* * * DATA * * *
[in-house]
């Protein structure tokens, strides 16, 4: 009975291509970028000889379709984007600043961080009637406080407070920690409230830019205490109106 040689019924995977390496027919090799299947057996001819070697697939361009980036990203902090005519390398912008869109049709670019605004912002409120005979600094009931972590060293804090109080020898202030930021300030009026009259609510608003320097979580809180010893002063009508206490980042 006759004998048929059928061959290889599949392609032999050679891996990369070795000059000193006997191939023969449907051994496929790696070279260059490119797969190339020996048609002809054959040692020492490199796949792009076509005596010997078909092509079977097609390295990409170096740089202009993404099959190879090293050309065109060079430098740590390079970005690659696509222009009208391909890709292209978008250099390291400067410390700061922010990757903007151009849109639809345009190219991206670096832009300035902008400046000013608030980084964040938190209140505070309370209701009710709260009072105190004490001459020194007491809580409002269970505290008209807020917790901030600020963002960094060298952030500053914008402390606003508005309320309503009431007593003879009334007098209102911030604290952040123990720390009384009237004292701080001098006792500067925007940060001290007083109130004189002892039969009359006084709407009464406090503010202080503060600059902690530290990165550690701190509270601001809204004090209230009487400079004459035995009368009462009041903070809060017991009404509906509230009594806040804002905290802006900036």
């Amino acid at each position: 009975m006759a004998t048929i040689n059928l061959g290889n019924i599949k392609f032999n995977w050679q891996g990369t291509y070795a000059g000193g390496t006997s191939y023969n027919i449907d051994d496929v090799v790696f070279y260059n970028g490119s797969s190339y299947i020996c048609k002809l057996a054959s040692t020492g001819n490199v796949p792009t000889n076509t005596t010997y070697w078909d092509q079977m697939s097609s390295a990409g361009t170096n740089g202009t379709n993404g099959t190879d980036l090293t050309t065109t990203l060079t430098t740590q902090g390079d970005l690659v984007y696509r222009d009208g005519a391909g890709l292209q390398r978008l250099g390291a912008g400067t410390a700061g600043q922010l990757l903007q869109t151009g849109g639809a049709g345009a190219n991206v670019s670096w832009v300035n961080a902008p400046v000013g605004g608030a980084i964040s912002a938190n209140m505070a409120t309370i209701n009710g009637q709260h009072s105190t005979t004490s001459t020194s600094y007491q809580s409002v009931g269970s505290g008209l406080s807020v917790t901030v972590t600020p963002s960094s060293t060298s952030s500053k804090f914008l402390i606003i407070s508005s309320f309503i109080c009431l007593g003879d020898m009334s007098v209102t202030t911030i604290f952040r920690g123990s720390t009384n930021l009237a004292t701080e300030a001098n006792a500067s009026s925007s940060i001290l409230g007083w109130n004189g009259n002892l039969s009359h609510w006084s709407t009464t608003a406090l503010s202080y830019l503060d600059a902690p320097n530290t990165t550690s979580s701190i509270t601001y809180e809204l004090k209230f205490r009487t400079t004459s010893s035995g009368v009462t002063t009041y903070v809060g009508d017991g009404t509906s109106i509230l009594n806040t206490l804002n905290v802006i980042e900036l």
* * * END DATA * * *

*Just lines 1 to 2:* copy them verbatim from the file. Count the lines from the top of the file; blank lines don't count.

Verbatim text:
[in-house]
């Protein structure tokens, strides 16, 4: 009975291509970028000889379709984007600043961080009637406080407070920690409230830019205490109106 040689019924995977390496027919090799299947057996001819070697697939361009980036990203902090005519390398912008869109049709670019605004912002409120005979600094009931972590060293804090109080020898202030930021300030009026009259609510608003320097979580809180010893002063009508206490980042 006759004998048929059928061959290889599949392609032999050679891996990369070795000059000193006997191939023969449907051994496929790696070279260059490119797969190339020996048609002809054959040692020492490199796949792009076509005596010997078909092509079977097609390295990409170096740089202009993404099959190879090293050309065109060079430098740590390079970005690659696509222009009208391909890709292209978008250099390291400067410390700061922010990757903007151009849109639809345009190219991206670096832009300035902008400046000013608030980084964040938190209140505070309370209701009710709260009072105190004490001459020194007491809580409002269970505290008209807020917790901030600020963002960094060298952030500053914008402390606003508005309320309503009431007593003879009334007098209102911030604290952040123990720390009384009237004292701080001098006792500067925007940060001290007083109130004189002892039969009359006084709407009464406090503010202080503060600059902690530290990165550690701190509270601001809204004090209230009487400079004459035995009368009462009041903070809060017991009404509906509230009594806040804002905290802006900036």